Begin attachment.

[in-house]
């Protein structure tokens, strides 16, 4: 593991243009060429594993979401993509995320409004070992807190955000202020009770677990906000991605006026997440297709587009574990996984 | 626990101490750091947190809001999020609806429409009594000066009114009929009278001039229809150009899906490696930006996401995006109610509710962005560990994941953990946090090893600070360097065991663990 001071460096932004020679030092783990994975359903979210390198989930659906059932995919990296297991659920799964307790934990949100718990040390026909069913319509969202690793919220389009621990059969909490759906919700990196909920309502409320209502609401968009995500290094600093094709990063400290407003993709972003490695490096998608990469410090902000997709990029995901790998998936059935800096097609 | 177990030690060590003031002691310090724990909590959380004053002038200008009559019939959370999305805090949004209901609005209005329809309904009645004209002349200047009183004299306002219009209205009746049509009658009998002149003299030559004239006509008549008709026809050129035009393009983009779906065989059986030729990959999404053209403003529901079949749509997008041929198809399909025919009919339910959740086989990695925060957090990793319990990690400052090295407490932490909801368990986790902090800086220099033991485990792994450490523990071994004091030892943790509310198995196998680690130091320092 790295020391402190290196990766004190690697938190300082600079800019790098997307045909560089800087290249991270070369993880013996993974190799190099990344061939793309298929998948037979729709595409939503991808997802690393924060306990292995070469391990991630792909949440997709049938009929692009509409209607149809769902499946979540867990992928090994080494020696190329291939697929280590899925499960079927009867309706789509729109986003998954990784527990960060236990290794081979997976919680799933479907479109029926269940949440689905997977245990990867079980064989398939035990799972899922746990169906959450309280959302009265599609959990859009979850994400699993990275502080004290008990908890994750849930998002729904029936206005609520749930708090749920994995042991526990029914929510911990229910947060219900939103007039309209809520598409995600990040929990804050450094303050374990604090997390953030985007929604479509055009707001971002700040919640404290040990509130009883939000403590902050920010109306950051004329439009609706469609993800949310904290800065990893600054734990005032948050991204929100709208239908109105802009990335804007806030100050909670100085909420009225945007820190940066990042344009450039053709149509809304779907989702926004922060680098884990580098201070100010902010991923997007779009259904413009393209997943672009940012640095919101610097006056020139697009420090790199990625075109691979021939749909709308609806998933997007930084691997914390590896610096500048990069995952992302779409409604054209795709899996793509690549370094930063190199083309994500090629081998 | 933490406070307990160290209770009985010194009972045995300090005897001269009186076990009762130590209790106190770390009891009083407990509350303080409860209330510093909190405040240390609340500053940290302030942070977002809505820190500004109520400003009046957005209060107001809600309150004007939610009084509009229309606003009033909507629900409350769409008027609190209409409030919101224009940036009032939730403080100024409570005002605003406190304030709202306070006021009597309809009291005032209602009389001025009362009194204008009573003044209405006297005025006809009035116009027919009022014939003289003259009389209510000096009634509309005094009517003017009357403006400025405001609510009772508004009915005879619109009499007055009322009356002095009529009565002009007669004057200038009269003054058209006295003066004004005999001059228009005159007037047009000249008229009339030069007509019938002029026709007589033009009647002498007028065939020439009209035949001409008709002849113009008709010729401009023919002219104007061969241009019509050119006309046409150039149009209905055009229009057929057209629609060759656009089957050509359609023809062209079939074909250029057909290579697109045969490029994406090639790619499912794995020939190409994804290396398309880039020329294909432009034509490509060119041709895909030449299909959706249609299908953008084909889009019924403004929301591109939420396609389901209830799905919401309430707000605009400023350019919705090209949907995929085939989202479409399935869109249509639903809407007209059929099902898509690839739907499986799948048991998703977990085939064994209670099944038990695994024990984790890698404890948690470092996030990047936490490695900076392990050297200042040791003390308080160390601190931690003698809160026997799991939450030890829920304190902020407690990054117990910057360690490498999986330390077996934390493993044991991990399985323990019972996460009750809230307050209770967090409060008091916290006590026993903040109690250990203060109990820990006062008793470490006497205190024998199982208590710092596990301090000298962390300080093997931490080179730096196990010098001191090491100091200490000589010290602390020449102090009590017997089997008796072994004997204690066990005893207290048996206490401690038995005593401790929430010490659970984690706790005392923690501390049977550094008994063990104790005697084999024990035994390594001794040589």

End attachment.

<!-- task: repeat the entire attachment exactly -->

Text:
[in-house]
């Protein structure tokens, strides 16, 4: 593991243009060429594993979401993509995320409004070992807190955000202020009770677990906000991605006026997440297709587009574990996984 | 626990101490750091947190809001999020609806429409009594000066009114009929009278001039229809150009899906490696930006996401995006109610509710962005560990994941953990946090090893600070360097065991663990 001071460096932004020679030092783990994975359903979210390198989930659906059932995919990296297991659920799964307790934990949100718990040390026909069913319509969202690793919220389009621990059969909490759906919700990196909920309502409320209502609401968009995500290094600093094709990063400290407003993709972003490695490096998608990469410090902000997709990029995901790998998936059935800096097609 | 177990030690060590003031002691310090724990909590959380004053002038200008009559019939959370999305805090949004209901609005209005329809309904009645004209002349200047009183004299306002219009209205009746049509009658009998002149003299030559004239006509008549008709026809050129035009393009983009779906065989059986030729990959999404053209403003529901079949749509997008041929198809399909025919009919339910959740086989990695925060957090990793319990990690400052090295407490932490909801368990986790902090800086220099033991485990792994450490523990071994004091030892943790509310198995196998680690130091320092 790295020391402190290196990766004190690697938190300082600079800019790098997307045909560089800087290249991270070369993880013996993974190799190099990344061939793309298929998948037979729709595409939503991808997802690393924060306990292995070469391990991630792909949440997709049938009929692009509409209607149809769902499946979540867990992928090994080494020696190329291939697929280590899925499960079927009867309706789509729109986003998954990784527990960060236990290794081979997976919680799933479907479109029926269940949440689905997977245990990867079980064989398939035990799972899922746990169906959450309280959302009265599609959990859009979850994400699993990275502080004290008990908890994750849930998002729904029936206005609520749930708090749920994995042991526990029914929510911990229910947060219900939103007039309209809520598409995600990040929990804050450094303050374990604090997390953030985007929604479509055009707001971002700040919640404290040990509130009883939000403590902050920010109306950051004329439009609706469609993800949310904290800065990893600054734990005032948050991204929100709208239908109105802009990335804007806030100050909670100085909420009225945007820190940066990042344009450039053709149509809304779907989702926004922060680098884990580098201070100010902010991923997007779009259904413009393209997943672009940012640095919101610097006056020139697009420090790199990625075109691979021939749909709308609806998933997007930084691997914390590896610096500048990069995952992302779409409604054209795709899996793509690549370094930063190199083309994500090629081998 | 933490406070307990160290209770009985010194009972045995300090005897001269009186076990009762130590209790106190770390009891009083407990509350303080409860209330510093909190405040240390609340500053940290302030942070977002809505820190500004109520400003009046957005209060107001809600309150004007939610009084509009229309606003009033909507629900409350769409008027609190209409409030919101224009940036009032939730403080100024409570005002605003406190304030709202306070006021009597309809009291005032209602009389001025009362009194204008009573003044209405006297005025006809009035116009027919009022014939003289003259009389209510000096009634509309005094009517003017009357403006400025405001609510009772508004009915005879619109009499007055009322009356002095009529009565002009007669004057200038009269003054058209006295003066004004005999001059228009005159007037047009000249008229009339030069007509019938002029026709007589033009009647002498007028065939020439009209035949001409008709002849113009008709010729401009023919002219104007061969241009019509050119006309046409150039149009209905055009229009057929057209629609060759656009089957050509359609023809062209079939074909250029057909290579697109045969490029994406090639790619499912794995020939190409994804290396398309880039020329294909432009034509490509060119041709895909030449299909959706249609299908953008084909889009019924403004929301591109939420396609389901209830799905919401309430707000605009400023350019919705090209949907995929085939989202479409399935869109249509639903809407007209059929099902898509690839739907499986799948048991998703977990085939064994209670099944038990695994024990984790890698404890948690470092996030990047936490490695900076392990050297200042040791003390308080160390601190931690003698809160026997799991939450030890829920304190902020407690990054117990910057360690490498999986330390077996934390493993044991991990399985323990019972996460009750809230307050209770967090409060008091916290006590026993903040109690250990203060109990820990006062008793470490006497205190024998199982208590710092596990301090000298962390300080093997931490080179730096196990010098001191090491100091200490000589010290602390020449102090009590017997089997008796072994004997204690066990005893207290048996206490401690038995005593401790929430010490659970984690706790005392923690501390049977550094008994063990104790005697084999024990035994390594001794040589």